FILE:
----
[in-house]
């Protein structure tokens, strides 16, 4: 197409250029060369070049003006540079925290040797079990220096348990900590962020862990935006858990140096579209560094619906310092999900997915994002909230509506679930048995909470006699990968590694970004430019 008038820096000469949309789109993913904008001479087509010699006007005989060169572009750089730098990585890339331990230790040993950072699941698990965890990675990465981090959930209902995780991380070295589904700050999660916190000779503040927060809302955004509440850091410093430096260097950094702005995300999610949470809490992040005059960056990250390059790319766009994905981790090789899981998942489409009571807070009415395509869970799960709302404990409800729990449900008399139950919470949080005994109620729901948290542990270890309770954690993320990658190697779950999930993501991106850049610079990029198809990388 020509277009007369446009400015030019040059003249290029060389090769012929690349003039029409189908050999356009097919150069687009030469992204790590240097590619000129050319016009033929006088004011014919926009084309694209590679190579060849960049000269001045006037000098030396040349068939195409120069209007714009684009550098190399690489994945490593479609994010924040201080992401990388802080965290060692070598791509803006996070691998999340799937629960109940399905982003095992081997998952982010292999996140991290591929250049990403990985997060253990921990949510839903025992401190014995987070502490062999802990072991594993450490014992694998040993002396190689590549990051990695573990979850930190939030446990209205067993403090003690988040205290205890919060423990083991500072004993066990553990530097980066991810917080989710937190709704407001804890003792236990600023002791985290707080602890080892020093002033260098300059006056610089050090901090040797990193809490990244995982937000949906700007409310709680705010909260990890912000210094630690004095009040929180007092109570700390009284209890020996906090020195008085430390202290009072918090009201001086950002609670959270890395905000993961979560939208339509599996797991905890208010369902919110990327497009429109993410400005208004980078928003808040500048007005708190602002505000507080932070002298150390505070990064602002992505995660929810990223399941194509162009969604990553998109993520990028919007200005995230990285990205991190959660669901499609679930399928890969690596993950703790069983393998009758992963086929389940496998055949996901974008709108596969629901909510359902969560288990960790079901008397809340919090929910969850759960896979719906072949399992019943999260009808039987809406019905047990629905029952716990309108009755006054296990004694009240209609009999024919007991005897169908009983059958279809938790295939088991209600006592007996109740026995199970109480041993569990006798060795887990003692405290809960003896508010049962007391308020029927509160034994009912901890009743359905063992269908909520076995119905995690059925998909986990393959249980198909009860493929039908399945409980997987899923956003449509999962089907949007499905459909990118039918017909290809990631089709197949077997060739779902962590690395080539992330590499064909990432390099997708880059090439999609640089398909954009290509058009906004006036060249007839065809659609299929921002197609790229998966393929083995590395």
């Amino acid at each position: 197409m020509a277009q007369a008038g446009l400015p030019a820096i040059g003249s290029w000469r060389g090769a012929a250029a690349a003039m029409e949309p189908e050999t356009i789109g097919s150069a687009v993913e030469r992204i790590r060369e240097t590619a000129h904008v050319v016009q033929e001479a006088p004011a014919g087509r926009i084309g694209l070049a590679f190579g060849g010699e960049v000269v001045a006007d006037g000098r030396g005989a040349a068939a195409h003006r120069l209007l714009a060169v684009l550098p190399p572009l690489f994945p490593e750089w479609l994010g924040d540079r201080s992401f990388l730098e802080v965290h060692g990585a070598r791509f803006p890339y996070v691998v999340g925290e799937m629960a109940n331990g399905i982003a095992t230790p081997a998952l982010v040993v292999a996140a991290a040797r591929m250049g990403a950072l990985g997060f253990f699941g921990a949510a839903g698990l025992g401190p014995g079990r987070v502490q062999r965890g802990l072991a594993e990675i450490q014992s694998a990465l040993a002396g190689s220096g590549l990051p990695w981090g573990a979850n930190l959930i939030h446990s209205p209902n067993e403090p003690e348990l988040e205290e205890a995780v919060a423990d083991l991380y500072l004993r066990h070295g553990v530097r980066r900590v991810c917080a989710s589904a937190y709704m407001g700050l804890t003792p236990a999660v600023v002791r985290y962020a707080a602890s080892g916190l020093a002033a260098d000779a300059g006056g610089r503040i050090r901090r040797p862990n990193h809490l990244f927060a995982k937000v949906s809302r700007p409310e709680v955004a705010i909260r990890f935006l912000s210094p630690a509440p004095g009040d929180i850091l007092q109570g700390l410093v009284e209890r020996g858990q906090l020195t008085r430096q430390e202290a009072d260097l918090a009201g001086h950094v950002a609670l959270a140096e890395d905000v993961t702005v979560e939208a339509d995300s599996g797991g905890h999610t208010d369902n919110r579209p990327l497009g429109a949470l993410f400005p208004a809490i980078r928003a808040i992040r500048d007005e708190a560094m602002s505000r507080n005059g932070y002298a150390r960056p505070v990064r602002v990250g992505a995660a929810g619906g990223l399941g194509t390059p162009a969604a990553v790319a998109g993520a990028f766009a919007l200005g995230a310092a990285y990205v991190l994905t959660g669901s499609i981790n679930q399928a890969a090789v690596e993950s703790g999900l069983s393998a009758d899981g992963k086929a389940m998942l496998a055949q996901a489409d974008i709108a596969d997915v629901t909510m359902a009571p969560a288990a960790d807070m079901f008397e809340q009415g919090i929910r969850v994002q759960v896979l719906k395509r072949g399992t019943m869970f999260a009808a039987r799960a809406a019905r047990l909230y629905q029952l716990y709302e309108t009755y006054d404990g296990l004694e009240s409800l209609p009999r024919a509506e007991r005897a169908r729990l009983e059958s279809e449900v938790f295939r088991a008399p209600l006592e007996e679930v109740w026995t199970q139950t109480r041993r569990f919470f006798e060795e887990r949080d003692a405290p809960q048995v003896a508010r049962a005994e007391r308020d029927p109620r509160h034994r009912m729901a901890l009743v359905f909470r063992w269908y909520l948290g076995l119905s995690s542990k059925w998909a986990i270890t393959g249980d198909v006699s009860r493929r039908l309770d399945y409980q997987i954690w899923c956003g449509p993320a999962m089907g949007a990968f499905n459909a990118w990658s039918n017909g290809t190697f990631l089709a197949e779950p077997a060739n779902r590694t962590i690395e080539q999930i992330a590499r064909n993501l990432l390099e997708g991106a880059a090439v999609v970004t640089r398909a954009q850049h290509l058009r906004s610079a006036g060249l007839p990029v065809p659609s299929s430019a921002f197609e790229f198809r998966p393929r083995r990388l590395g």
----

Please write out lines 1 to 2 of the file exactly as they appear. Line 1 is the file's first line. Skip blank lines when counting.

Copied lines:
[in-house]
């Protein structure tokens, strides 16, 4: 197409250029060369070049003006540079925290040797079990220096348990900590962020862990935006858990140096579209560094619906310092999900997915994002909230509506679930048995909470006699990968590694970004430019 008038820096000469949309789109993913904008001479087509010699006007005989060169572009750089730098990585890339331990230790040993950072699941698990965890990675990465981090959930209902995780991380070295589904700050999660916190000779503040927060809302955004509440850091410093430096260097950094702005995300999610949470809490992040005059960056990250390059790319766009994905981790090789899981998942489409009571807070009415395509869970799960709302404990409800729990449900008399139950919470949080005994109620729901948290542990270890309770954690993320990658190697779950999930993501991106850049610079990029198809990388 020509277009007369446009400015030019040059003249290029060389090769012929690349003039029409189908050999356009097919150069687009030469992204790590240097590619000129050319016009033929006088004011014919926009084309694209590679190579060849960049000269001045006037000098030396040349068939195409120069209007714009684009550098190399690489994945490593479609994010924040201080992401990388802080965290060692070598791509803006996070691998999340799937629960109940399905982003095992081997998952982010292999996140991290591929250049990403990985997060253990921990949510839903025992401190014995987070502490062999802990072991594993450490014992694998040993002396190689590549990051990695573990979850930190939030446990209205067993403090003690988040205290205890919060423990083991500072004993066990553990530097980066991810917080989710937190709704407001804890003792236990600023002791985290707080602890080892020093002033260098300059006056610089050090901090040797990193809490990244995982937000949906700007409310709680705010909260990890912000210094630690004095009040929180007092109570700390009284209890020996906090020195008085430390202290009072918090009201001086950002609670959270890395905000993961979560939208339509599996797991905890208010369902919110990327497009429109993410400005208004980078928003808040500048007005708190602002505000507080932070002298150390505070990064602002992505995660929810990223399941194509162009969604990553998109993520990028919007200005995230990285990205991190959660669901499609679930399928890969690596993950703790069983393998009758992963086929389940496998055949996901974008709108596969629901909510359902969560288990960790079901008397809340919090929910969850759960896979719906072949399992019943999260009808039987809406019905047990629905029952716990309108009755006054296990004694009240209609009999024919007991005897169908009983059958279809938790295939088991209600006592007996109740026995199970109480041993569990006798060795887990003692405290809960003896508010049962007391308020029927509160034994009912901890009743359905063992269908909520076995119905995690059925998909986990393959249980198909009860493929039908399945409980997987899923956003449509999962089907949007499905459909990118039918017909290809990631089709197949077997060739779902962590690395080539992330590499064909990432390099997708880059090439999609640089398909954009290509058009906004006036060249007839065809659609299929921002197609790229998966393929083995590395």